2. We celebrate the new because it reminds us we are “becoming” people. Think about it. Starting middle school or junior high is a moment of new. As scary as it might have been to start 7th grade it was just one in many steps from childhood to becoming an adult. Staying a kid isn’t an option, but how we move into the new is. Starting piano lessons or learning to ski are awkward at first, but stick with it and if we embrace the learning it can be fruitful. Over time, and with practice, we learn and move into our own way of becoming. We may or may not every become an elite skier or professional piano player, but learning, in and of itself, stretches and teaches us a variety of lessons. How does the new in your life remind you you are still a “becoming” person? How might you embrace those “becoming” moments?
  3. Celebrating new recognizes we have a God who makes all things new. Be it creating new or redeeming into new, God is all about making things new. So celebrating new is an opportunity to make room for God in our life, remembering and marking God’s activity among us in real time. Today, in a quick phone call with my new college daughter, she interrupted our conversation to share something with a someone in the room. I asked her who was there and your response, “a new friend. You wanted me to make friends, right?” What a welcome statement for this college mom to hear. How is God present in your new moments? How is God creating and/or redeeming in your life in the midst of new? Mark those moments with prayer.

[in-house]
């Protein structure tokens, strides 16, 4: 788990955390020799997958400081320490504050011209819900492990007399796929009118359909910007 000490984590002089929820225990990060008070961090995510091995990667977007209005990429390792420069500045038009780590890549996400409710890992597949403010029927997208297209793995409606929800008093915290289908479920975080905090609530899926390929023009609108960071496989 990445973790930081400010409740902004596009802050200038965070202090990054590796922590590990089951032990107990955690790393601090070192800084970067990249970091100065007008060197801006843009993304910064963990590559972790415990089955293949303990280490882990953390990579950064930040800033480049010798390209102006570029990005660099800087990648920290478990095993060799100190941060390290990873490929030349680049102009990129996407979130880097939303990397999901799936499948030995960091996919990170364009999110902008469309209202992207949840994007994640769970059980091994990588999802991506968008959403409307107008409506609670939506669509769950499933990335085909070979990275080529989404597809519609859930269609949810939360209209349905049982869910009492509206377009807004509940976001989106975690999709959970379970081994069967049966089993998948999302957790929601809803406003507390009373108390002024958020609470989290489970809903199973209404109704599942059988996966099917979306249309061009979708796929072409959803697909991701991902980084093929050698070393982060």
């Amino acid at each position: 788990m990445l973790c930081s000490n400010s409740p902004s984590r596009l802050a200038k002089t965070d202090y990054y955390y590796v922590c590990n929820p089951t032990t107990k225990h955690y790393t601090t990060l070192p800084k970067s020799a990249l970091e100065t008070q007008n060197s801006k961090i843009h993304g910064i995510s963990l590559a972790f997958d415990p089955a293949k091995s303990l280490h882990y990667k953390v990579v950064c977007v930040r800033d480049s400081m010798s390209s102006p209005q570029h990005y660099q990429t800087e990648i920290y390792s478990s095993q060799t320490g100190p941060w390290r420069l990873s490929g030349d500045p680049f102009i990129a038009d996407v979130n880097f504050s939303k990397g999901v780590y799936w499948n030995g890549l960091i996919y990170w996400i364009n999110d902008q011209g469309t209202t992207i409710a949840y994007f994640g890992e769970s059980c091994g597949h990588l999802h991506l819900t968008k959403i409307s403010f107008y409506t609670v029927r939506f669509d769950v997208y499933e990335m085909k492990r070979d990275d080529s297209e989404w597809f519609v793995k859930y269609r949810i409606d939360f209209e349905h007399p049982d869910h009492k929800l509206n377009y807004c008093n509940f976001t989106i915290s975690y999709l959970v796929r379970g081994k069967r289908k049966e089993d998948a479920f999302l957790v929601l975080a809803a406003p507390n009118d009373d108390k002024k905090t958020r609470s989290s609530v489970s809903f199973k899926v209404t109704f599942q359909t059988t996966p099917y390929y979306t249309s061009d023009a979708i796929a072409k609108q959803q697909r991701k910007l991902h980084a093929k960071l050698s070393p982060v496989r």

Yes it is a season of new.

And yes we have a God who makes all things new.

Thank God for the new!

It’s been a Run!

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Last Sunday, our family loaded up the car with the essential cooler, sweatshirt and lawn chairs and headed to the ball diamond for the annual “end of the season” tournament. As best as we could recall, this was our family’s 16th year participating. Some years it went well, and other years we were okay with losing our two games and ending the season.

This year with the sun shining and no forecast for rain, the tone was set for a good day. Entering the tournament in first place was a bonus, but none of that mattered now. What mattered now was playing each game to the best of our ability. The girls were ready and the parents, grandparents, siblings and friends were gathered on the sidelines prepared to do their part. It wasn’t long before the first pitch was thrown, the first out called, and the first run in the books. We were off and running.

Four games, and seven hours later, the last strike was called, the last run scored, and the last inning complete. The day was intense, the games close, the girls tired, the play top notch, and the fans engaged. Soon the trophies were awarded, hugs exchanged, chairs packed up, and we were on our way to our cars. Another season of community softball was complete.

Sometimes that stroll back to the car is filled with relief; sometimes it is filled with disappointment. Today it was filled with celebration, gratitude, and disbelief.